In Farleigh Field

Written by Rhys Bowen

In Farleigh Field

4-stars

Take one part Downton Abbey, one part The Imitation Game, add a sprinkle of any Dick Frances novel, and you’ve got In Farleigh Field.  If you don’t know one of more of these references, here’s another way of explaining this.  In Farleigh Field combines the deprivations experienced by proper British society in World War II with an old-school spy novel.  And it becomes more than the sum of its parts.

When a parachutist is found dead in Farleigh Field after the start of World War II, suspicions run rampant.  Was he a member of the unit stationed so inconveniently at Farleigh (leaving Lord Westerham and his family to a single wing of the home), or is he a German spy?  Ben Cresswell, son of the local vicar and member of MI5, is sent to solve the mystery.


The Good

This book is a restrained adventure.  The feel, language, and pacing feels so very British.  You really feel like you are living in that time.  This is partially do to the language and the characters, and partially due to Bowen’s descriptions of places.  At no time do you get bogged down by endless descriptions of the particular shade of green of a clover in a field.  Instead, Bowen chooses the exact right word, and no more, to make you understand what she wants you to understand.

I also really loved the characters.  While I can always appreciate perfect characters, or realistically flawed characters, these characters were simply real for their time.  Ben was smart and driven and well aware of his circumstances.  Jeremy is dashing and overprivileged and unapologetic about it.  Pamela is smart and, while aware of society’s restrictions, pushes against the boundaries formed around women at the time.  Two of my favorite characters were Pamela’s father and youngest sister.  Like all of the supporting characters, these two could have been characatures, but instead were full and lively.  The youngest sister in particular was endearing.  She reminded me so much of Flavia from Sweetness at the Bottom of the Pie.

The story itself was tight and surprising.  Bowne did not muck around with plot twist after plot twist (there were no “gotcha!” moments).  But at the same time, the story was unpredictable.  I was engaged up to the very end.  I was also impressed that she resisted the urge to cram the entire finish into a few pages.  I felt that she spent the appropriate amount of time at the end and wrapped things up neatly.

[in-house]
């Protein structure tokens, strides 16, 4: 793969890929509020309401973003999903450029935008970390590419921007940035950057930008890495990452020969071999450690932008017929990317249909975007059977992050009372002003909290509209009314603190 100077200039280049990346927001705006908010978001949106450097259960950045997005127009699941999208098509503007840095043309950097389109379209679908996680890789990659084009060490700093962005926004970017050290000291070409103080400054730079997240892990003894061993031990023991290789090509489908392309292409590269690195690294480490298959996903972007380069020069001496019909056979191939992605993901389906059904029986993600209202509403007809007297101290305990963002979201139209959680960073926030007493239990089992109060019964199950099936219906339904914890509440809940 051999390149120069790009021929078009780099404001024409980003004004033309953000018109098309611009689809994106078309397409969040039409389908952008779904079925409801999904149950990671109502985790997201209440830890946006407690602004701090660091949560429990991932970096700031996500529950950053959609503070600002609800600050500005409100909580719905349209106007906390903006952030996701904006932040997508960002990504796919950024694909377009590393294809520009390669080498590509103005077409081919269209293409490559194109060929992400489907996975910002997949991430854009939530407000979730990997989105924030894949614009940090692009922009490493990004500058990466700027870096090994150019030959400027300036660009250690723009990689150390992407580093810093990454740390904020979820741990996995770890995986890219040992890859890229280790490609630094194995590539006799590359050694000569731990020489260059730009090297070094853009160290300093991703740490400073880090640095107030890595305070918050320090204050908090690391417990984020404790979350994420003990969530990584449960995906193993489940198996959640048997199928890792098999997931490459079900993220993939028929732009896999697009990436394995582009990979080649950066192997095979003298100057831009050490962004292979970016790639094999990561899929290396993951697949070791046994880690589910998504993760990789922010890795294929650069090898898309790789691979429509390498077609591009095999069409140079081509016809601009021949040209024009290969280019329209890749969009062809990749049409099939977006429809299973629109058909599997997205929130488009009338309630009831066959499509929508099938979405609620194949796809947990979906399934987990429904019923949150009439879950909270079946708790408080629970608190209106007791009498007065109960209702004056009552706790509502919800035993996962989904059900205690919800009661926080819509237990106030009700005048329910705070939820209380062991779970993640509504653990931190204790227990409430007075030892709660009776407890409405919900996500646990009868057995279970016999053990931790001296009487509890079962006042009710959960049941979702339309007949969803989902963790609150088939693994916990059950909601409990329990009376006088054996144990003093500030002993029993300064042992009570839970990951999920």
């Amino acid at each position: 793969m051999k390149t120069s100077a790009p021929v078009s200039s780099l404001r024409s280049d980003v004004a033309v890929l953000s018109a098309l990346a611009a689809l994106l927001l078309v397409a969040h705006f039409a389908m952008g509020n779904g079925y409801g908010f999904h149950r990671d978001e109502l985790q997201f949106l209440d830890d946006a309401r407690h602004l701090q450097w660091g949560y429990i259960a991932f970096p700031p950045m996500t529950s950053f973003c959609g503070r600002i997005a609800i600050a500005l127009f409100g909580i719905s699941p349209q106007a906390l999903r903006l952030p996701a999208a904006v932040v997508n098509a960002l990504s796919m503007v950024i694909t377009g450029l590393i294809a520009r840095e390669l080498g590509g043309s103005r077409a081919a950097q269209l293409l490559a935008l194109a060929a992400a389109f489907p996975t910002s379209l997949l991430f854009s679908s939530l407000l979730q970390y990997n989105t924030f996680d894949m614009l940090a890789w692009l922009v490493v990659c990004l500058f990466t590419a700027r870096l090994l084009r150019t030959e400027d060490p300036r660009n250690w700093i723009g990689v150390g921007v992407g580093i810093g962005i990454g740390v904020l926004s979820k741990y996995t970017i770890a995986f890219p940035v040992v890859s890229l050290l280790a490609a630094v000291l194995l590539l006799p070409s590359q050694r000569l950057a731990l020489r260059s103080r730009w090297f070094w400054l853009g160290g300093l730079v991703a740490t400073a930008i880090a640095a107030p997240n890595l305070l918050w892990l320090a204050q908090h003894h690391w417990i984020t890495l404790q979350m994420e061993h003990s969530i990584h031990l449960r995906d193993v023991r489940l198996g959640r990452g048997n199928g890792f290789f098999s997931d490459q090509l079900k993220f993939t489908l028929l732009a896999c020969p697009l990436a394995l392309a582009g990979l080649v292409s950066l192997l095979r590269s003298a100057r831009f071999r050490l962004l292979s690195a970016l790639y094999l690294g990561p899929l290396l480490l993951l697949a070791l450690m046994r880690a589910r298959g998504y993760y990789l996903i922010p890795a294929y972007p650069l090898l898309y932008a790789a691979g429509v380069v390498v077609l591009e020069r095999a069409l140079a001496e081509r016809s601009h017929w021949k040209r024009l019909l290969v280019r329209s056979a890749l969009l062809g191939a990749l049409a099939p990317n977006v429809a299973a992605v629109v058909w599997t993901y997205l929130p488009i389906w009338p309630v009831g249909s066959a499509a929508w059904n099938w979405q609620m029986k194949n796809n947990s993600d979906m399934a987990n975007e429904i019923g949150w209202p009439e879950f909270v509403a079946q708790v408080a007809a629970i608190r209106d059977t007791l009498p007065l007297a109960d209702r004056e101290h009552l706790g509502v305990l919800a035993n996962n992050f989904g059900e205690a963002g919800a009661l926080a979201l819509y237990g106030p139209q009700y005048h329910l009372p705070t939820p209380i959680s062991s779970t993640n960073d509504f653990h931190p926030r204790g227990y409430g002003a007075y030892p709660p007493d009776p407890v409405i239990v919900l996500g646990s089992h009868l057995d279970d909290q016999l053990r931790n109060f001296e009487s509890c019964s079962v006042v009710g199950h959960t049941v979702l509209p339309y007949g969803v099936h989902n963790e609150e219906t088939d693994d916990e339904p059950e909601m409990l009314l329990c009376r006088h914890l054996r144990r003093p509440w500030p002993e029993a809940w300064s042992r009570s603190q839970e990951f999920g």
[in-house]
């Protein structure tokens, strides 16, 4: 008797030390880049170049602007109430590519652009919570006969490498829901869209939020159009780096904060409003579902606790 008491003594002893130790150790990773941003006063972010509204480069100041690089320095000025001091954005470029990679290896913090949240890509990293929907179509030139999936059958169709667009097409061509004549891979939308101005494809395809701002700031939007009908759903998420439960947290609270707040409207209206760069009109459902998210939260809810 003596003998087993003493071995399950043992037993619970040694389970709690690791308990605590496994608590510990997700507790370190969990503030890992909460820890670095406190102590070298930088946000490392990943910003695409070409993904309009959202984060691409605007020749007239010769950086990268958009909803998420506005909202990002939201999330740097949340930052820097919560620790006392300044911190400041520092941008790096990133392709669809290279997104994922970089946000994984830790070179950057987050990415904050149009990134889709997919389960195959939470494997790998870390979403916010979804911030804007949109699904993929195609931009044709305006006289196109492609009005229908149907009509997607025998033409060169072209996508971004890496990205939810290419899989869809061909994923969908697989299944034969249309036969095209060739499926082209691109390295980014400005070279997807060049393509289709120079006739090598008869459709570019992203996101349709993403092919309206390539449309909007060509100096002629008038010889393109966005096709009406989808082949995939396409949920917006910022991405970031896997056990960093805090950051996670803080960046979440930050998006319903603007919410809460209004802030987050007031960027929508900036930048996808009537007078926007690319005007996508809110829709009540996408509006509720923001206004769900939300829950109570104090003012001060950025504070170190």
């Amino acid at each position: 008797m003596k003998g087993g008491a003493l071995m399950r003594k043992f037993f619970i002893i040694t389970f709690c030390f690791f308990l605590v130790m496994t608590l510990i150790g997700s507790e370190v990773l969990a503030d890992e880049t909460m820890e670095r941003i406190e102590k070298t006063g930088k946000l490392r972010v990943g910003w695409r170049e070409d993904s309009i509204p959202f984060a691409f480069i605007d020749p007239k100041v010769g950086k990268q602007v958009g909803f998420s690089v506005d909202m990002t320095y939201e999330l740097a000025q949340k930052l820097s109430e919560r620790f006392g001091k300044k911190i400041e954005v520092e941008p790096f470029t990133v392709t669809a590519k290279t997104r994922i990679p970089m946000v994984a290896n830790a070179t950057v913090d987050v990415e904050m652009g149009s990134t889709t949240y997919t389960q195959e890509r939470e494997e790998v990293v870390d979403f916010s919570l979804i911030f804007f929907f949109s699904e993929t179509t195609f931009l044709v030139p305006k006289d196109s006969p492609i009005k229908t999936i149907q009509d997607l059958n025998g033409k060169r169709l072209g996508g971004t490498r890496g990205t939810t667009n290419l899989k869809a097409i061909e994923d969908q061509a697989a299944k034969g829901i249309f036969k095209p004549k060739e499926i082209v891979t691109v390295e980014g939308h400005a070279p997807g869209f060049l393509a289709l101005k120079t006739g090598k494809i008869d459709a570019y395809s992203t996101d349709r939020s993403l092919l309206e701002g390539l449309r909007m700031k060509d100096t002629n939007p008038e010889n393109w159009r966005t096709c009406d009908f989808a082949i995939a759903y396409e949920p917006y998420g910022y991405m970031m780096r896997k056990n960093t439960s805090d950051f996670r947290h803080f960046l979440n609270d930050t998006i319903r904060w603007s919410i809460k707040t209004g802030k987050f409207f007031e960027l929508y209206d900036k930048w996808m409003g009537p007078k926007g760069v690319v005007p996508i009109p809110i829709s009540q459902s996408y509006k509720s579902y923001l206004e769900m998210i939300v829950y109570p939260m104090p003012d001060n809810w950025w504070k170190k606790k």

The Not-So-Good

It is difficult to find much to say that is not complimentary about this book, but there were two things that I identified.

The first minor issue with this book was the characterizations.  While Bowen did a nice job of rounding out characters, these characters were based on pretty basic character types.  You had the “Lord of the Manor”, the “precocious youngest child”, the “spoiled eldest son”, the “Vicar’s son”, and so on.  Because she filled them out well, it was easy to forgive, but they were still stereotypical characters.

The other issue I had was the coincidence that all of the events involved three people (and their families) who knew each other from childhood.  It seemed a bit pat.  That said, it was minor, back of the mind issue.  And I can think of a hundred coincidences that actually happened that make me think this is nitpicking.  And it truly is nitpicking.  Bowen is skillful enough that none of the “not-so-good” really occurs to you until you are asked what you thought about the book.


Final Thoughts

What fun this book was to read!  I kind of feel like I gave my thoughts away in the first paragraph of my review. But it really was a very good book. It didn’t break my “Top Books” list, but there was very little wrong with this.  It sent you back to a time when the world changed.  You felt the ebbing of the old titled families, the grit of the British people, and the adventure of the mystery that needed solving.

In Farleigh Field was a mystery of the first class.  I followed the clues and made suppositions and though I solved it time and again.  Bowen could well be our modern-day Agatha Christie.

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